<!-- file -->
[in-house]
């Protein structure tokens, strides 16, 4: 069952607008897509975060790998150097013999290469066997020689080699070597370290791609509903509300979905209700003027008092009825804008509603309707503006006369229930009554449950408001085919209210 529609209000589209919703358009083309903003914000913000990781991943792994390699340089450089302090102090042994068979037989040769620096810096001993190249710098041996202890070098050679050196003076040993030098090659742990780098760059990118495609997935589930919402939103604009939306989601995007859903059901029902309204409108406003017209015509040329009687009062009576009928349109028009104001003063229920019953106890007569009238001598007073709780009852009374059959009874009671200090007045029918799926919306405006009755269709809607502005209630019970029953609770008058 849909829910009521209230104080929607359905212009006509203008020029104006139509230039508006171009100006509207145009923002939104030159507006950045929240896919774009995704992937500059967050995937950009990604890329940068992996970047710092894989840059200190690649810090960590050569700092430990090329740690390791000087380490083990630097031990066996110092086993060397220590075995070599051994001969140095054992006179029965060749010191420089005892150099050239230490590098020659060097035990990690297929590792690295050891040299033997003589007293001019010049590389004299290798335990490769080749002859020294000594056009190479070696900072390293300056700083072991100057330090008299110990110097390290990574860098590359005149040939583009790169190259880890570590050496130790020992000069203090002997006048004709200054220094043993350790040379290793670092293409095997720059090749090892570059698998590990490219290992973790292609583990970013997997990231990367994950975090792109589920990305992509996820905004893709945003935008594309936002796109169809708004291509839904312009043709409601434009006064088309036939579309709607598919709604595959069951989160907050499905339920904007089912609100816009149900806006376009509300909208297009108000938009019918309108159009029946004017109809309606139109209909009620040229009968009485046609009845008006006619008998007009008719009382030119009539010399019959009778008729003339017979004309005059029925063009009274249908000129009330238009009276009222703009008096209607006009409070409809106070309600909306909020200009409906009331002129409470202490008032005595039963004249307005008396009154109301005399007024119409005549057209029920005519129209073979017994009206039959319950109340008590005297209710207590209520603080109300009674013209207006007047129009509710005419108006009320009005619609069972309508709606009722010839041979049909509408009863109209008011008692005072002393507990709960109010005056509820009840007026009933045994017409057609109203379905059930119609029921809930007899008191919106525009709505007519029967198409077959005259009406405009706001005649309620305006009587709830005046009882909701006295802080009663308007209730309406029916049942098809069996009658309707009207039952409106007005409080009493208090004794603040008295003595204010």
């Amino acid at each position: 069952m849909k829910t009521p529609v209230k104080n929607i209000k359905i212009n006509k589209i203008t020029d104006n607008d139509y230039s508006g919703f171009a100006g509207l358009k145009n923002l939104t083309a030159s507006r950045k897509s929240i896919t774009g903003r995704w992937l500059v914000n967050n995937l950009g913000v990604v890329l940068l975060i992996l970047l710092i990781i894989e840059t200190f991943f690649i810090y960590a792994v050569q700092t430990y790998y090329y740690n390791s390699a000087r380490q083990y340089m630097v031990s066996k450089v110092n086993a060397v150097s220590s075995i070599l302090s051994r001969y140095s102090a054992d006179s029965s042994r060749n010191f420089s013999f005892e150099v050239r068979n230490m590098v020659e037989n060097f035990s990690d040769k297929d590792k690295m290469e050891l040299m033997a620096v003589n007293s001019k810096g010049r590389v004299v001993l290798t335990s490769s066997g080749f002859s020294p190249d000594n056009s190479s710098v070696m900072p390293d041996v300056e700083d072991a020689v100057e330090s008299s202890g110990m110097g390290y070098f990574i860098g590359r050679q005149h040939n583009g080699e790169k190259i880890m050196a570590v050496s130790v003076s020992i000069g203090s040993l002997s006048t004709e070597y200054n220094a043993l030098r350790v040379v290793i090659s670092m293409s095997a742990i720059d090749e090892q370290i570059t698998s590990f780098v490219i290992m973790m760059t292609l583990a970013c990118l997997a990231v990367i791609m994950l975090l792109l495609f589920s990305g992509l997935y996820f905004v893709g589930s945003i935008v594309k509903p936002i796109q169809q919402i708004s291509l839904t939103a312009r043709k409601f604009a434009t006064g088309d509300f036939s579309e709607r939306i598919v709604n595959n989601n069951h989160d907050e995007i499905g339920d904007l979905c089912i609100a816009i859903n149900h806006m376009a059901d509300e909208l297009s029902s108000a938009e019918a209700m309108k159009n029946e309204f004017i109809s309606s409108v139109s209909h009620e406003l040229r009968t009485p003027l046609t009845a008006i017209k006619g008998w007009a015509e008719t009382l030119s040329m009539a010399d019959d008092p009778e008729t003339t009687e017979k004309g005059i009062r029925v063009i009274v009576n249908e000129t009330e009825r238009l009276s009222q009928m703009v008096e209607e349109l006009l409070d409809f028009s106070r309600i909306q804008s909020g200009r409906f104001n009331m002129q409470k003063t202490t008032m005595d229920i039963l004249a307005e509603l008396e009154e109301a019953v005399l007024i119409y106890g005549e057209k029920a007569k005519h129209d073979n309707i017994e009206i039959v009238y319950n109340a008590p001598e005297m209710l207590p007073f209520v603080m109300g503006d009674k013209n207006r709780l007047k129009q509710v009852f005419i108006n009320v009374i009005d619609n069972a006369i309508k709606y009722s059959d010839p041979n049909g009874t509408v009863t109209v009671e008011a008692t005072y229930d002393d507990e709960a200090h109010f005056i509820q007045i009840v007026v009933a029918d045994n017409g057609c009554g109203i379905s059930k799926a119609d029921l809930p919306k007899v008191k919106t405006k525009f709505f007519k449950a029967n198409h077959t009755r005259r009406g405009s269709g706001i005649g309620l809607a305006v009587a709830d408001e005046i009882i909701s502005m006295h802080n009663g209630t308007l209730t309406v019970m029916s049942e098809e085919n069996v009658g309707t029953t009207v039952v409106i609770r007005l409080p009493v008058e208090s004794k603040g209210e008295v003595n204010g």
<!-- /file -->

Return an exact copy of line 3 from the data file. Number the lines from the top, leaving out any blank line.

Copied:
């Amino acid at each position: 069952m849909k829910t009521p529609v209230k104080n929607i209000k359905i212009n006509k589209i203008t020029d104006n607008d139509y230039s508006g919703f171009a100006g509207l358009k145009n923002l939104t083309a030159s507006r950045k897509s929240i896919t774009g903003r995704w992937l500059v914000n967050n995937l950009g913000v990604v890329l940068l975060i992996l970047l710092i990781i894989e840059t200190f991943f690649i810090y960590a792994v050569q700092t430990y790998y090329y740690n390791s390699a000087r380490q083990y340089m630097v031990s066996k450089v110092n086993a060397v150097s220590s075995i070599l302090s051994r001969y140095s102090a054992d006179s029965s042994r060749n010191f420089s013999f005892e150099v050239r068979n230490m590098v020659e037989n060097f035990s990690d040769k297929d590792k690295m290469e050891l040299m033997a620096v003589n007293s001019k810096g010049r590389v004299v001993l290798t335990s490769s066997g080749f002859s020294p190249d000594n056009s190479s710098v070696m900072p390293d041996v300056e700083d072991a020689v100057e330090s008299s202890g110990m110097g390290y070098f990574i860098g590359r050679q005149h040939n583009g080699e790169k190259i880890m050196a570590v050496s130790v003076s020992i000069g203090s040993l002997s006048t004709e070597y200054n220094a043993l030098r350790v040379v290793i090659s670092m293409s095997a742990i720059d090749e090892q370290i570059t698998s590990f780098v490219i290992m973790m760059t292609l583990a970013c990118l997997a990231v990367i791609m994950l975090l792109l495609f589920s990305g992509l997935y996820f905004v893709g589930s945003i935008v594309k509903p936002i796109q169809q919402i708004s291509l839904t939103a312009r043709k409601f604009a434009t006064g088309d509300f036939s579309e709607r939306i598919v709604n595959n989601n069951h989160d907050e995007i499905g339920d904007l979905c089912i609100a816009i859903n149900h806006m376009a059901d509300e909208l297009s029902s108000a938009e019918a209700m309108k159009n029946e309204f004017i109809s309606s409108v139109s209909h009620e406003l040229r009968t009485p003027l046609t009845a008006i017209k006619g008998w007009a015509e008719t009382l030119s040329m009539a010399d019959d008092p009778e008729t003339t009687e017979k004309g005059i009062r029925v063009i009274v009576n249908e000129t009330e009825r238009l009276s009222q009928m703009v008096e209607e349109l006009l409070d409809f028009s106070r309600i909306q804008s909020g200009r409906f104001n009331m002129q409470k003063t202490t008032m005595d229920i039963l004249a307005e509603l008396e009154e109301a019953v005399l007024i119409y106890g005549e057209k029920a007569k005519h129209d073979n309707i017994e009206i039959v009238y319950n109340a008590p001598e005297m209710l207590p007073f209520v603080m109300g503006d009674k013209n207006r709780l007047k129009q509710v009852f005419i108006n009320v009374i009005d619609n069972a006369i309508k709606y009722s059959d010839p041979n049909g009874t509408v009863t109209v009671e008011a008692t005072y229930d002393d507990e709960a200090h109010f005056i509820q007045i009840v007026v009933a029918d045994n017409g057609c009554g109203i379905s059930k799926a119609d029921l809930p919306k007899v008191k919106t405006k525009f709505f007519k449950a029967n198409h077959t009755r005259r009406g405009s269709g706001i005649g309620l809607a305006v009587a709830d408001e005046i009882i909701s502005m006295h802080n009663g209630t308007l209730t309406v019970m029916s049942e098809e085919n069996v009658g309707t029953t009207v039952v409106i609770r007005l409080p009493v008058e208090s004794k603040g209210e008295v003595n204010g």